Jack outlines a couple of coaching points he picked up: “They’d include little tips like giving the bike a big shove before you make that final jump on after a hurdle. They said that that gives you an extra two mph, in turn giving you acceleration and more time to get your feet back into your pedals. And, on steps, they got us thinking about keeping bike high enough to clear the steps but not put it on your shoulder so you don’t delay getting back on.”
As the days went by, this morning coaching session, running from 9 until 11, allowed the coaches to work on a huge range of skills, free from the pressure of a racing. Throughout, the emphasis remained on skill. As well as the more obvious technical challenges, such as hurdles and steps, the riders worked on bunny-hops, sandpit riding, steep climbs and drops, riding the BMX track and even rulebook drills, like start-grid protocol.
From 11am through to 2pm there was a period during which the riders ate lunch, showered, changed and fitted road tyres to their bikes ahead of an afternoon road ride.
Personal responsibility rather than rigid discipline typified the coaches’ approach, something Jack approved of: “I enjoyed the way they ran it. We were given responsibility for our own behaviour. The Danes didn’t turn up one morning. Geoff made it obvious he didn’t approve, but they received no punishment. I think they just felt silly.”
After the lunch break, during which the riders were also encouraged to have a short nap, the afternoon was taken up a group ride of two and a half hours, utilising the wide range of flat and mountainous roads in the area.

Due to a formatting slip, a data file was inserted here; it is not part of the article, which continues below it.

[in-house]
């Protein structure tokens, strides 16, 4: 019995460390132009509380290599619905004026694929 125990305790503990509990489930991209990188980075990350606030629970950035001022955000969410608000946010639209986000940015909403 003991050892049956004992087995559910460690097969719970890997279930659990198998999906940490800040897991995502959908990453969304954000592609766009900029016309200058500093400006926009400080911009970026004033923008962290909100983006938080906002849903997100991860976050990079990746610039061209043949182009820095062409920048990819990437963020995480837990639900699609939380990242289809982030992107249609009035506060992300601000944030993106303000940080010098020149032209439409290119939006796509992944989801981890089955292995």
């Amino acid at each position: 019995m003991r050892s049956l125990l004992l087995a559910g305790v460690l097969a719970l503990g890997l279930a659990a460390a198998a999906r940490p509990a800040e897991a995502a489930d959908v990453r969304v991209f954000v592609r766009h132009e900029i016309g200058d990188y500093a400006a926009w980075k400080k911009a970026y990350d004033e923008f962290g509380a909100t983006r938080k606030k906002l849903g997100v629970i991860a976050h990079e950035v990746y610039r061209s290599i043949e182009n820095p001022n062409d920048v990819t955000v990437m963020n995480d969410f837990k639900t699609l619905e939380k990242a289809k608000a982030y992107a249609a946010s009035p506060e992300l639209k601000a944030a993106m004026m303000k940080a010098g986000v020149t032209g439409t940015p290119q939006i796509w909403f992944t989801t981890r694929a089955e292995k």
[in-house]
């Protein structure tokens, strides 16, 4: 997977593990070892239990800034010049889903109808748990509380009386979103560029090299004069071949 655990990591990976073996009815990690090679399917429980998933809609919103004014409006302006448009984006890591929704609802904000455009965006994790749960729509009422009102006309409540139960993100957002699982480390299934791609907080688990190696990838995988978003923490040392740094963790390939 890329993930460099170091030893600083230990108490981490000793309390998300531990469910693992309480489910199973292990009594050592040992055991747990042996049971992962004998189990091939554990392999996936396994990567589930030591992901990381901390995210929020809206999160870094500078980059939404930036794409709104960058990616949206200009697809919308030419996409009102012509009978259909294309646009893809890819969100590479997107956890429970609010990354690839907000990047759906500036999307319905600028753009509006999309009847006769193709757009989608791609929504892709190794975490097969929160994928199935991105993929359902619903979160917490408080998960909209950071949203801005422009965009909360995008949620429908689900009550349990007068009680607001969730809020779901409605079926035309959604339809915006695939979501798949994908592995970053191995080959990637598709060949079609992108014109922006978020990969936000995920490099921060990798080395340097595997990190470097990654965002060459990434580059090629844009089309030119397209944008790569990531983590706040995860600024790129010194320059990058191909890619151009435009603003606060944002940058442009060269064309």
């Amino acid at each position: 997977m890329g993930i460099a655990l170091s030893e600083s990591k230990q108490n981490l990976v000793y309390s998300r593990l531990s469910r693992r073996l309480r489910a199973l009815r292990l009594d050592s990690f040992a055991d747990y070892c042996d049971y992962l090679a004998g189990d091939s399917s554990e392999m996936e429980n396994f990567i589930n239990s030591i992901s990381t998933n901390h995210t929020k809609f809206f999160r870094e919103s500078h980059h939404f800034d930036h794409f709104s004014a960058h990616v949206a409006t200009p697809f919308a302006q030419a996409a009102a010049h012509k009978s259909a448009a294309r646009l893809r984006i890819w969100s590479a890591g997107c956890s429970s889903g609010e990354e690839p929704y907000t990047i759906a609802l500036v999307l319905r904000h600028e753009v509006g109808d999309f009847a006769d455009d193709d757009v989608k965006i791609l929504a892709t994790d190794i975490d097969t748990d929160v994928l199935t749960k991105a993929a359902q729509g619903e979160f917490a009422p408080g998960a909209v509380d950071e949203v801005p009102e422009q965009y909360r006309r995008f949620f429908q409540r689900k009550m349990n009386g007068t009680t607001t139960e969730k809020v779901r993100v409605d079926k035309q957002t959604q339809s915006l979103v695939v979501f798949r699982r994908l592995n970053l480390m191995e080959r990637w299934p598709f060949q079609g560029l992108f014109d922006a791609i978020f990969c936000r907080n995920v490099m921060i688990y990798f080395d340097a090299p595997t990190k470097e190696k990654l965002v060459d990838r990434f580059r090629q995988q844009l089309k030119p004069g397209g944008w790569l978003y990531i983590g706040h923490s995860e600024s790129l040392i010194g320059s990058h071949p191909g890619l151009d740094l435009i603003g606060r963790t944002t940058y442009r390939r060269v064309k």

Jack noted that this was another opportunity for the innate competitiveness of the riders to come out: “We found it generally split into two groups of ten and we tended to hang onto back of front group and kept with them.”
Local rider Dylan Page led all the rides, with locally-based Swiss under-23 rider Arnaud Grand joining in the fun. Actually, “fun” is perhaps stretching it a little when you consider that one day the group rode a 22km climb with sections of 12% incline, which, with temperatures regularly above 30 degrees, was pretty gruelling.
Between 16.30 and 19.00 there was plenty of time to change again and pick up dinner at the WCC cafe, before a 90 minute evening classroom session. Here Beat and Geoff used video footage of top level races to form the heart of technical discussions which also looked back at the day’s coaching.
Jack explains: “Geoff showed us World Cup Cyclo-Cross videos and used them to analyse top riders. It was great watching the likes of Sven Nys and Bart Wellens, seeing how their techniques held up under the stress and pressure of races. Geoff showed us footage of Sven attacking a hurdle – it was one step before the hurdle and then a massive shove on other side, showing us how it was possible to launch an attack through a hurdle. I’d never seen anyone do one step before.”
A collection of informal video clips from the morning coaching sessions
At the end of the course, Jack was enthusiastic about the experience: “I had expected a lot more formality but it was much more chilled and everyone actually got on really well. It was lots of fun too. I’d say every cross rider should go on something like this. The pit protocol session was particularly good.”
“One thing they really taught me was that we need to know the rules. It’s easy to forget there are rules, but they influence a lot of aspects of racing.”
“Personally, I came away a much better rider of sand, but also improved my bunny-hopping, hurdles technique and just generally riding the 'cross bike.”
“They also opened my eyes a bit by saying that I should generally be doing only perhaps twenty serious races a year. I’m doing a lot more than that, so it made me think a bit. All-in-all, I came away inspired and motivated ready for the cross season.”
Jack was keen to add his thanks to the UCI and to British Cycling for giving him the opportunity to travel to Switzerland and to his sponsors Hope for their support this season.